Sometimes it can be a struggle to make it through the months of cold weather, and when this happens people rely on their community for support.
For volunteers at the Wood Bank Ministry at St. James Episcopal Church in Dillon, helping their neighbor is as simple as throwing another log on the fire.
The wood bank started in 1994 when retired Episcopal priest Harry Neeley and board members from the Dillon food bank decided to add a firewood program to their services. That year Neeley delivered six chords of wood, and as word got out the program grew to help people throughout Beaverhead County.
In 2008, the wood bank expanded to Christ Episcopal Church in Sheridan, and last year they delivered 210 chords of firewood to almost 400 individuals between three counties. This year they’ve already delivered 170 chords, more than 20 of those in Madison County.
For Neeley, the program has been his passion for the past 18 years. He spends more than 50 hours a week working and delivering firewood nine months out of the year, from September to mid – May.
He’s got a busy schedule keeping up with the demand for wood: bucking limbs, splitting rounds, delivering up to three chords at a time with a pickup and trailer. When he’s not doing the hard labor, Neeley applies for grants to fund the program.
The demand for wood through the program requires that the volunteers gather wood for 10 months out of the year. They used to cut trees from the forest , but now rely on three commercial suppliers in the area. Neeley takes calls for wood 24 hours a day 365 days a year, and he says his longest response time to delivery since the program began is two hours.
“I asked myself in prayer ‘What would be my mission for the rest of my life?’” Neeley said of his motivation to run the wood bank. “I just felt a deep calling to serve the poor.”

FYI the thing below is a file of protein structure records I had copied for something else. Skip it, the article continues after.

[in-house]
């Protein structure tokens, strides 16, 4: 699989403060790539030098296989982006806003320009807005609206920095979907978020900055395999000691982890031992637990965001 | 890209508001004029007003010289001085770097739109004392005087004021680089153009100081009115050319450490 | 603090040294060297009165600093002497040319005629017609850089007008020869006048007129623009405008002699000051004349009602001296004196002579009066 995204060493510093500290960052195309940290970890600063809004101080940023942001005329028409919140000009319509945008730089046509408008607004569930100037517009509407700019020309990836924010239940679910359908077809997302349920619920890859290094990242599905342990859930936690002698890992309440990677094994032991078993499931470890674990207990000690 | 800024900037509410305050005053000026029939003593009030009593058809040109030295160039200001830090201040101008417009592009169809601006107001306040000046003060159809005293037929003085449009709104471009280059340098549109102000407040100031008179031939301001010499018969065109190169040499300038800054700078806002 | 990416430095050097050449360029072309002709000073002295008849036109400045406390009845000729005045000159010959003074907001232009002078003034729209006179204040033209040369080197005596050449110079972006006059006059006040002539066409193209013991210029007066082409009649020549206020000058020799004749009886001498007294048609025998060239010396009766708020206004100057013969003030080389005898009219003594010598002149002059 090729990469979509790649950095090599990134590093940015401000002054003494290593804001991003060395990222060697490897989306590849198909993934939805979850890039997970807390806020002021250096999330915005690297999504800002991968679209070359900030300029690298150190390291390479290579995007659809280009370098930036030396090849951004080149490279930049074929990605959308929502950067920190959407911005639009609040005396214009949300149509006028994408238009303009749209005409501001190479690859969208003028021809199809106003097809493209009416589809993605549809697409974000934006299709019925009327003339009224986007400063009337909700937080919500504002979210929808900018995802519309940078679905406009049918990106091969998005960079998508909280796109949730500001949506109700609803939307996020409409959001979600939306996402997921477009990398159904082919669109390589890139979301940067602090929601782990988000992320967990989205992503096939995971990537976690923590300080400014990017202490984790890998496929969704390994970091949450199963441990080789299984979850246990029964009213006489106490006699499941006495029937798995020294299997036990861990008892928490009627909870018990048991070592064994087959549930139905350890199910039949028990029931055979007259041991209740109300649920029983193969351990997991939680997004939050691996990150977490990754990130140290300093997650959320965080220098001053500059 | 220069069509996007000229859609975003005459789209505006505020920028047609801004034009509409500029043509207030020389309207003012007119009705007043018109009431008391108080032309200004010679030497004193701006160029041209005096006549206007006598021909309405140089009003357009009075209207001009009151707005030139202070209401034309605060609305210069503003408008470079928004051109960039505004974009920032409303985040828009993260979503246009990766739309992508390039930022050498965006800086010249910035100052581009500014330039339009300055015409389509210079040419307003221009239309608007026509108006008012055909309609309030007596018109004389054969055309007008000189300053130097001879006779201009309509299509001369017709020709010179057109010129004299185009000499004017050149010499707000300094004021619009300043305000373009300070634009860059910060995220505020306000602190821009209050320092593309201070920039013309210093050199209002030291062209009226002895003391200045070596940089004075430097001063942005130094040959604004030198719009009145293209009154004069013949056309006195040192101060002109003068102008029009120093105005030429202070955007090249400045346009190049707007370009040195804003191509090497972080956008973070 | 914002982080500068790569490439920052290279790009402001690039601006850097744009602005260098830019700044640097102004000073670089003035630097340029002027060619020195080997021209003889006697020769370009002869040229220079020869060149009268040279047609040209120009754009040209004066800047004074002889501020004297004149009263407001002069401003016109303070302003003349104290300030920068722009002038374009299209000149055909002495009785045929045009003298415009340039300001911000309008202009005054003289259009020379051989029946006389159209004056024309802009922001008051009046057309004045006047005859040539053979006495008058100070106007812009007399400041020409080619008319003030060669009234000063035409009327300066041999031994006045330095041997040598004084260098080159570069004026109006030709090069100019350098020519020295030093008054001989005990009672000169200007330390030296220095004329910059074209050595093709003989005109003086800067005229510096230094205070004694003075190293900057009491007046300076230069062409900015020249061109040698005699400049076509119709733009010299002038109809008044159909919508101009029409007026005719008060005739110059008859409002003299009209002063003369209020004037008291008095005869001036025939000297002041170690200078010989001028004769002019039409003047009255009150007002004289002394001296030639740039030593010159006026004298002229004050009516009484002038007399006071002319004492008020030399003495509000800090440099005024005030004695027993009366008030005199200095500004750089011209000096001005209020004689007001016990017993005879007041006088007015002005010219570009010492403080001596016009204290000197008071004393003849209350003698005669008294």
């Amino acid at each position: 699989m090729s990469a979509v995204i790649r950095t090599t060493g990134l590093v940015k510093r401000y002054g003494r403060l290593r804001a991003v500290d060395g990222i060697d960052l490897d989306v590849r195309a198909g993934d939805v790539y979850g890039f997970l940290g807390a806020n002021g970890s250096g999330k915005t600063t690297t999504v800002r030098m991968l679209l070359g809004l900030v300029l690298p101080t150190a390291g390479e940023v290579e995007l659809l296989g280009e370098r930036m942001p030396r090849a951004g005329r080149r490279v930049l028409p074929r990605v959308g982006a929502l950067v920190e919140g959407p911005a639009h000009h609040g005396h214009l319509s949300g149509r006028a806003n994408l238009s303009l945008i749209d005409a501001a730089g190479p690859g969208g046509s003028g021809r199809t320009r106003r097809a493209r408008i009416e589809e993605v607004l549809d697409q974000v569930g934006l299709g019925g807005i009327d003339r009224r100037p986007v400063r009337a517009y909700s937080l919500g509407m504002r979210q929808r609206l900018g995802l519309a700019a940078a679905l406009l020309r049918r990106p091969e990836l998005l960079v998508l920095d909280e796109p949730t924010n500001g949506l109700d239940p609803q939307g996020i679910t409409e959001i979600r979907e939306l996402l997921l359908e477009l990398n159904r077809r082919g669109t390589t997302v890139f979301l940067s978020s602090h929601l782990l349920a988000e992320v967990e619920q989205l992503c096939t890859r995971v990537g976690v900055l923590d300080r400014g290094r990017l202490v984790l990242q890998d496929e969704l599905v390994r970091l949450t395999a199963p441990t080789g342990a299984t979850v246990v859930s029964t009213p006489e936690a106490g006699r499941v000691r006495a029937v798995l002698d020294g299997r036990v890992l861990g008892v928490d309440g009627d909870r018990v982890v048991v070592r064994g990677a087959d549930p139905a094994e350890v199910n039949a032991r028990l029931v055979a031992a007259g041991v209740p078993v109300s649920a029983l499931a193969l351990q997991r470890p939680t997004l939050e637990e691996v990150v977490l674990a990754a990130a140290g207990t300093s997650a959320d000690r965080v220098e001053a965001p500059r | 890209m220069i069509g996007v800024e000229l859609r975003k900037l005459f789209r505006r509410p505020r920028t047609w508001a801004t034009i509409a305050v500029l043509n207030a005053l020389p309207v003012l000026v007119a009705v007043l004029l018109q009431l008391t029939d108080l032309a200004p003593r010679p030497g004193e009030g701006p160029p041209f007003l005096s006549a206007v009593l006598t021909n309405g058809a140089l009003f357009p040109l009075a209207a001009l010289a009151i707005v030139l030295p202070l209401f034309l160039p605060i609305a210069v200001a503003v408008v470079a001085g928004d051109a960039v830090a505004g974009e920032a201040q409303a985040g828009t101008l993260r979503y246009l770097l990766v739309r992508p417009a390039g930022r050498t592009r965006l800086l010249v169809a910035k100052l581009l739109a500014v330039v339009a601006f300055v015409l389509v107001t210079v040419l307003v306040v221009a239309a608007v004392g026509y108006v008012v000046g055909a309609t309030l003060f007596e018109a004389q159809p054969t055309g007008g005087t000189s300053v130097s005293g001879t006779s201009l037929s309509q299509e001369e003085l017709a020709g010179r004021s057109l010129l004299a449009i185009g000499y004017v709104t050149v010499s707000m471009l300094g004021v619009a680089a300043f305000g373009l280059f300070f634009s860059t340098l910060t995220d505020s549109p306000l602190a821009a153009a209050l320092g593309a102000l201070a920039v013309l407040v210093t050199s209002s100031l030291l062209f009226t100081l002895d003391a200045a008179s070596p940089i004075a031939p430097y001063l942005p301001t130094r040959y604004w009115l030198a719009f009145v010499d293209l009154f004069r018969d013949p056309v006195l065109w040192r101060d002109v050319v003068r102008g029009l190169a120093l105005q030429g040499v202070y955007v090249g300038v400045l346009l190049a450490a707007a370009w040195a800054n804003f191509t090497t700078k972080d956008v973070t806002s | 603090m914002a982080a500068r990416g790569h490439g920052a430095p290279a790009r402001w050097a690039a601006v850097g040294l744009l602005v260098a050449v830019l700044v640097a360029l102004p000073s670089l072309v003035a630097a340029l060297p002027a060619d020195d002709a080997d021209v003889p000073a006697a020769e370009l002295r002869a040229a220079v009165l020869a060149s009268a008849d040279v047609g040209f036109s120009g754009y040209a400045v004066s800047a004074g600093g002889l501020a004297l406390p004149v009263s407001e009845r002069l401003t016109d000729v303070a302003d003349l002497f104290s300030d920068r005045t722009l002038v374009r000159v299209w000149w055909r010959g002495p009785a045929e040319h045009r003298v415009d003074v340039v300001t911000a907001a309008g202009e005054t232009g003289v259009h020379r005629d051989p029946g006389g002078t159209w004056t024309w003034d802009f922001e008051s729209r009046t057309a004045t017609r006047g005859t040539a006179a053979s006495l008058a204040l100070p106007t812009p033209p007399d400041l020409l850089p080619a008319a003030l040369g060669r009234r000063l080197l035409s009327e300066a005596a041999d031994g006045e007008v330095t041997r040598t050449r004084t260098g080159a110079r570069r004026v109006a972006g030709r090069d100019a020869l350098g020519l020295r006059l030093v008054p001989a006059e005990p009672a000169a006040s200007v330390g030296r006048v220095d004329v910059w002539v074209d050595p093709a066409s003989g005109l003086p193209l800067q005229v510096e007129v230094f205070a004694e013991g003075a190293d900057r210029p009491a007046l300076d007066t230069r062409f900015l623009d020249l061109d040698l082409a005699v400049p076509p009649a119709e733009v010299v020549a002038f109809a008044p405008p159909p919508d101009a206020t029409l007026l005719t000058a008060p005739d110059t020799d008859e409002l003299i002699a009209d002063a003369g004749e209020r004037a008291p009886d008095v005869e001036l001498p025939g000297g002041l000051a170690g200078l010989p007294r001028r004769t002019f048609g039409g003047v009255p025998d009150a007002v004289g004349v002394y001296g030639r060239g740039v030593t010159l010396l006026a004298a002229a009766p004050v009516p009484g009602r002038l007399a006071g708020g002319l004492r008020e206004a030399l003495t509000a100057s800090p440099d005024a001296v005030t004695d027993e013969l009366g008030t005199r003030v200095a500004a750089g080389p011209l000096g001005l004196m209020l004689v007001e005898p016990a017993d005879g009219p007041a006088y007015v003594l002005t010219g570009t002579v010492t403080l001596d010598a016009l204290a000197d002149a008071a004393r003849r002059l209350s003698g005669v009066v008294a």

The wood bank relies on almost 30 volunteers between Dillon and Sheridan to help with processing and delivering wood. Using a fleet of 10 chainsaws and a hydraulic wood splitter, work crews have and efficient system of keeping the supply going out the community between four delivery trucks and two trailers.
On Monday, the volunteers were tossing rounds back and forth between woodpiles, lining them up quickly on the splitter before loading them into the truck.
The wood bank program has been such a success that other programs to help the community have spun off from it. Neeley’s wife Val had friends volunteer to knit hats and mittens for local children, and last year they delivered 60 dozen fresh eggs donated by local farmers. The program has given out rehabilitated chainsaws to a handful of clients so they can cut wood themselves. Having served as a fire chief for more than 30 years in California and working with local volunteer fire departments, Neeley also checks people’s woodstoves to make sure they work safely and efficiently.
Madison County Commissioner and Sheridan resident Dave Schulz has seen what a valuable resource the wood bank provides to people.
Many of the wood bank’s clients do not have the means to gather a wood supply themselves that will get them through the winter.
With people struggling economically, a lot of them can’t get to the hills to cut wood, Schulz said. As a concerned member of the community, he was glad that there is a program like the wood bank that helps those in need.
There is an application process to receive the wood banks services, but Neeley says anyone already receiving services from the food bank is eligible. The hotline for the Wood Bank Ministry is 596–3690.
For Neeley, his years as a priest have prepared him for the stark situations he often encounters. Many of the wood bank’s clients are young families struggling to support themselves and Neeley is just happy to help out where and when he can.
“I see the face of Christ in those people. And I don’t care what it takes, as long as I can move my feet I will be doing this,” he said. “Its so deeply rewarding personally and spiritually that I can’t do anything else.”